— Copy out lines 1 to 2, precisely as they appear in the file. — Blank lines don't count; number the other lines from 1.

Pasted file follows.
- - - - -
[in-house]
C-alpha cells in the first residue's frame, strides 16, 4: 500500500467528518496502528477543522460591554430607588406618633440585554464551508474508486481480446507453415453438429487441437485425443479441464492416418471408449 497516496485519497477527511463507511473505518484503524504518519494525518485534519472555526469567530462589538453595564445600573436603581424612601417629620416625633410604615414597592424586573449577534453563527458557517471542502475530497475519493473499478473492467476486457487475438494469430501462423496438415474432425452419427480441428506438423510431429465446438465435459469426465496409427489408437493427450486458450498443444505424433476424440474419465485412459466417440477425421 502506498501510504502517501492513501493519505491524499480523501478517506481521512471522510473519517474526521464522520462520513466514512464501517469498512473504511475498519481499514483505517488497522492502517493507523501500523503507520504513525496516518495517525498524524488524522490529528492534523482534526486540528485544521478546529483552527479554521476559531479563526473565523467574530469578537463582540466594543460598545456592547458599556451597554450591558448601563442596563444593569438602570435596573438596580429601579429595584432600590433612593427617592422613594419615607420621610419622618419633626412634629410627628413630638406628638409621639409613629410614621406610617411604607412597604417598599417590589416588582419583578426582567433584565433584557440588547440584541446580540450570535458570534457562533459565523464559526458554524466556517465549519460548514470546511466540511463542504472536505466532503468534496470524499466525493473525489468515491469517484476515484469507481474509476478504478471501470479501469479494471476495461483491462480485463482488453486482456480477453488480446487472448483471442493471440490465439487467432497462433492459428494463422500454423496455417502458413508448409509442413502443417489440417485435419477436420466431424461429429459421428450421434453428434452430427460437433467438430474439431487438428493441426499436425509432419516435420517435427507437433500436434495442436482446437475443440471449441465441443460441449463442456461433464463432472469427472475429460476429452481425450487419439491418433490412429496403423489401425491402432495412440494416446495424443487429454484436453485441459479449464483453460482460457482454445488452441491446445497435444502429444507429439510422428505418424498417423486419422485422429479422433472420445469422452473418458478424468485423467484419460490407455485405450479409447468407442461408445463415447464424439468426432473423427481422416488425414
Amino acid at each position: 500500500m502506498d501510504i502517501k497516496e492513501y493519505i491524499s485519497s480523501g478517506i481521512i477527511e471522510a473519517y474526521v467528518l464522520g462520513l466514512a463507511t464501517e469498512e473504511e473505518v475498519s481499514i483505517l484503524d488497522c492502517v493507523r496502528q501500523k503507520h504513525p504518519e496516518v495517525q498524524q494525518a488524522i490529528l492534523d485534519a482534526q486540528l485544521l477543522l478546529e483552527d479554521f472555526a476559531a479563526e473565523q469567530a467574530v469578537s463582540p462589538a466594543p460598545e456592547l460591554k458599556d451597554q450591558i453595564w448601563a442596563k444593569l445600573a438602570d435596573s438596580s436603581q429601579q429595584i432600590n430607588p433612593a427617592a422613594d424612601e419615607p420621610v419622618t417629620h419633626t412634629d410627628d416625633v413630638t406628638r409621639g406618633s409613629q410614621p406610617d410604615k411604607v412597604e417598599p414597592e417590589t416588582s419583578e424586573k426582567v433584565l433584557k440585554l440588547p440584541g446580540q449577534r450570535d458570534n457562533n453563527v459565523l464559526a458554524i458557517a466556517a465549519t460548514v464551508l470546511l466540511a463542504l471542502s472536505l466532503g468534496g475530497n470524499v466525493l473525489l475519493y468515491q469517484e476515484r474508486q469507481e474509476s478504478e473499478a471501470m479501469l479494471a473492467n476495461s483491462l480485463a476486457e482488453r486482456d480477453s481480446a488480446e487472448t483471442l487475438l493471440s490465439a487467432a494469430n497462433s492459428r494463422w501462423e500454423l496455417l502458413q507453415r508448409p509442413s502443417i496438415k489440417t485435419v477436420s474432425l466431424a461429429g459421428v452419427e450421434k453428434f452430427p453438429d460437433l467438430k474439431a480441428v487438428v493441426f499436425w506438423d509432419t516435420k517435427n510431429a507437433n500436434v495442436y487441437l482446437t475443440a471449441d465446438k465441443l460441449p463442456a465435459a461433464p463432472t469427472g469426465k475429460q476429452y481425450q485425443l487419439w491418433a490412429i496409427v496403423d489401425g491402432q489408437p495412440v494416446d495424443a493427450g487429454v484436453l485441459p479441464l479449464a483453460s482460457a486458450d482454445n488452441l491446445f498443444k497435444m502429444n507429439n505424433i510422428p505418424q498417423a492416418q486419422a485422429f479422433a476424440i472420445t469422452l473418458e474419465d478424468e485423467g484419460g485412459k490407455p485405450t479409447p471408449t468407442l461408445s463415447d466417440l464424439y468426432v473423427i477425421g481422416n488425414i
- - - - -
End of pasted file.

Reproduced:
[in-house]
C-alpha cells in the first residue's frame, strides 16, 4: 500500500467528518496502528477543522460591554430607588406618633440585554464551508474508486481480446507453415453438429487441437485425443479441464492416418471408449 497516496485519497477527511463507511473505518484503524504518519494525518485534519472555526469567530462589538453595564445600573436603581424612601417629620416625633410604615414597592424586573449577534453563527458557517471542502475530497475519493473499478473492467476486457487475438494469430501462423496438415474432425452419427480441428506438423510431429465446438465435459469426465496409427489408437493427450486458450498443444505424433476424440474419465485412459466417440477425421 502506498501510504502517501492513501493519505491524499480523501478517506481521512471522510473519517474526521464522520462520513466514512464501517469498512473504511475498519481499514483505517488497522492502517493507523501500523503507520504513525496516518495517525498524524488524522490529528492534523482534526486540528485544521478546529483552527479554521476559531479563526473565523467574530469578537463582540466594543460598545456592547458599556451597554450591558448601563442596563444593569438602570435596573438596580429601579429595584432600590433612593427617592422613594419615607420621610419622618419633626412634629410627628413630638406628638409621639409613629410614621406610617411604607412597604417598599417590589416588582419583578426582567433584565433584557440588547440584541446580540450570535458570534457562533459565523464559526458554524466556517465549519460548514470546511466540511463542504472536505466532503468534496470524499466525493473525489468515491469517484476515484469507481474509476478504478471501470479501469479494471476495461483491462480485463482488453486482456480477453488480446487472448483471442493471440490465439487467432497462433492459428494463422500454423496455417502458413508448409509442413502443417489440417485435419477436420466431424461429429459421428450421434453428434452430427460437433467438430474439431487438428493441426499436425509432419516435420517435427507437433500436434495442436482446437475443440471449441465441443460441449463442456461433464463432472469427472475429460476429452481425450487419439491418433490412429496403423489401425491402432495412440494416446495424443487429454484436453485441459479449464483453460482460457482454445488452441491446445497435444502429444507429439510422428505418424498417423486419422485422429479422433472420445469422452473418458478424468485423467484419460490407455485405450479409447468407442461408445463415447464424439468426432473423427481422416488425414